Sunday, September 5, 2010

The Radical Challenge to Social Justice

In the recent past, the slogans of "peace" and "justice" have become sacrosanct in the activist community, and have been taken at face value in the media and public mainstream. Yet, particularly among those focused on the Israeli-Arab conflict, a growing number of activists who proclaim themselves to be striving for peace and working for justice are increasingly deploying tactics and heralding outcomes which appear to be add odds with the noble sentiments they espouse.

From "human rights" flotillas provoking violent armed struggle on the open seas to "peace" activists delegitimizing negotiators involved in conflict resolution, to crusaders for "justice" courting bloodshed in advocating the destruction of a member state in the United Nations, the divorce between slogans and actions is glaring for all but the most casual observers.

While the slogans are well synchronized with the humanist ideals of Western civilization, the confrontational tactics, an absolutist attitude that disparages compromise, and extremist goals of these campaigners are reminiscent more of violent European Marxist-socialist radicals in the 60's and 70's than the American social justice peacenik culture.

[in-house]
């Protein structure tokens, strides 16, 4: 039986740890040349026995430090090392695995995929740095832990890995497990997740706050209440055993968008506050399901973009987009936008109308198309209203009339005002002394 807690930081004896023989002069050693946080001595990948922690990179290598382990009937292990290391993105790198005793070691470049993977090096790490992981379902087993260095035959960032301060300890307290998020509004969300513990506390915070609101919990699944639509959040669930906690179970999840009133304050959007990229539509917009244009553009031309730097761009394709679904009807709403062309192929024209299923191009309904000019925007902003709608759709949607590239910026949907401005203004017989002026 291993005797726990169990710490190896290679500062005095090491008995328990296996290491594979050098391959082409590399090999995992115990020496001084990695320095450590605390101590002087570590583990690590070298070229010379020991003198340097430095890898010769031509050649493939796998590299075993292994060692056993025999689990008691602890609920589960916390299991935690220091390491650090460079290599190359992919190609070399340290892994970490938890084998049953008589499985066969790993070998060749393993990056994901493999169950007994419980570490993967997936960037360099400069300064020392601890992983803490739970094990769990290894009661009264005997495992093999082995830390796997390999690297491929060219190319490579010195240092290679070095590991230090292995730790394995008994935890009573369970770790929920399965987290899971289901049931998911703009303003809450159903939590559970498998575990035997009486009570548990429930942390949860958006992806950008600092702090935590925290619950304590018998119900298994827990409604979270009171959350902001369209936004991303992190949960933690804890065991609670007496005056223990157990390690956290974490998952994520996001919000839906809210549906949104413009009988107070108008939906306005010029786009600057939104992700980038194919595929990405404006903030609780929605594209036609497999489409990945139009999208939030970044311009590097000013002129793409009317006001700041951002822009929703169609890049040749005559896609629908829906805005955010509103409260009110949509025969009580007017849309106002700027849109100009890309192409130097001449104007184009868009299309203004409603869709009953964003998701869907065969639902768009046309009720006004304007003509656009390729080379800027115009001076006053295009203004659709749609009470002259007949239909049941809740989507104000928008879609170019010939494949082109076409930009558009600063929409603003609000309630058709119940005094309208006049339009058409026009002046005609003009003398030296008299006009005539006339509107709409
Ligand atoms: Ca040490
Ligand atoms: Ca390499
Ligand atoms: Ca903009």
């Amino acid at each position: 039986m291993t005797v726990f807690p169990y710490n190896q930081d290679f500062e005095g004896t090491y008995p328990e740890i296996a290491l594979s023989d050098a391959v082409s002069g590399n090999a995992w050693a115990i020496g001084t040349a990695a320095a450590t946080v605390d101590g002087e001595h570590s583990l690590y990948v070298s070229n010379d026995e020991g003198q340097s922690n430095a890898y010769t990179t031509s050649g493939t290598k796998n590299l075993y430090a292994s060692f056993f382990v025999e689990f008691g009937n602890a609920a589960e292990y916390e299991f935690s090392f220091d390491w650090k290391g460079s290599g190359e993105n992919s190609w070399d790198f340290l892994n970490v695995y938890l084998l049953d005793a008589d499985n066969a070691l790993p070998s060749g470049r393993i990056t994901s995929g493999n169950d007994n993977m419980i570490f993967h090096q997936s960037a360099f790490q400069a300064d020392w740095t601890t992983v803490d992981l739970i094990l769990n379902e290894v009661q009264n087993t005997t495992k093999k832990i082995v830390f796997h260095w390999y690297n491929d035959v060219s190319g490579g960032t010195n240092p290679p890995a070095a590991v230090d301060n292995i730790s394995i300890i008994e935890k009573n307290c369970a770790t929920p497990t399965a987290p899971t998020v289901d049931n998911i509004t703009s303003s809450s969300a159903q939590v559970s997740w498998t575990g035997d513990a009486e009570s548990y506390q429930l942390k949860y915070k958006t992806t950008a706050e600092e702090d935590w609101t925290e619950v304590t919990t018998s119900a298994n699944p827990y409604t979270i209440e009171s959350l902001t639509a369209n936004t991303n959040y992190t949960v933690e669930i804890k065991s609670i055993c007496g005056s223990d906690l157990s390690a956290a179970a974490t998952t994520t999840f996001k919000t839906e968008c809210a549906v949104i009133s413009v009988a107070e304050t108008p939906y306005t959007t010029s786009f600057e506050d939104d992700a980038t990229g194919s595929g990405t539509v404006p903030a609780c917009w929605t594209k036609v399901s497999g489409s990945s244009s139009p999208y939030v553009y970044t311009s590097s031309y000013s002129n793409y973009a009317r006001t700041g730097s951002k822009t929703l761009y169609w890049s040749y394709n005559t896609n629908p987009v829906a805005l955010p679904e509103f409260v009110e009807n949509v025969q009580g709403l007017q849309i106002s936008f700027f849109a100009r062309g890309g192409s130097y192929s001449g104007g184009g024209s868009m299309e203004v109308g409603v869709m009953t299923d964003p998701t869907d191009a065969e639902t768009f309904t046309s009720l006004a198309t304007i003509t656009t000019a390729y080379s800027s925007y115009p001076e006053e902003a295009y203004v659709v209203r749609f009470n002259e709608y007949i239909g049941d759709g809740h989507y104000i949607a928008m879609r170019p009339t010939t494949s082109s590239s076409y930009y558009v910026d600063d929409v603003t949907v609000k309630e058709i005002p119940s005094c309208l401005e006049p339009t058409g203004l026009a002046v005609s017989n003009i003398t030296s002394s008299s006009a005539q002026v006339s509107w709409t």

Indeed, it is the gentle passivity and welcoming inclusiveness of the American peace movement which has enabled it to be so thoroughly infiltrated by the the European-style Marxist radicals. The radicals undermine the prospects of peace by introducing inflexibility into the negotiating process, scuppering efforts at coexistence in favor of polarizing confrontation and leveraging the politics of bloodshed over building brotherhood, among others. Such actions have so undermined the credibility of the American social justice movement and its international peace efforts, that many now question whether the movement has itself become a party to the very conflict it once sought to diffuse!

There are good people working in the American peace movement to bridge deadlocks and overcome mutual suspicions that prevent the implementation of a comprehensive peace in the Middle East. Their ability to remain credible brokers and rally public support in times of necessity are held hostage to the radicals in their midst. It is only by recognizing extremist sympathies, purging their ranks of nonconstructive attitudes, and focusing on the core mission of building a more peaceful, just and tolerant world that our confidence in their otherwise tireless and good efforts will be restored.

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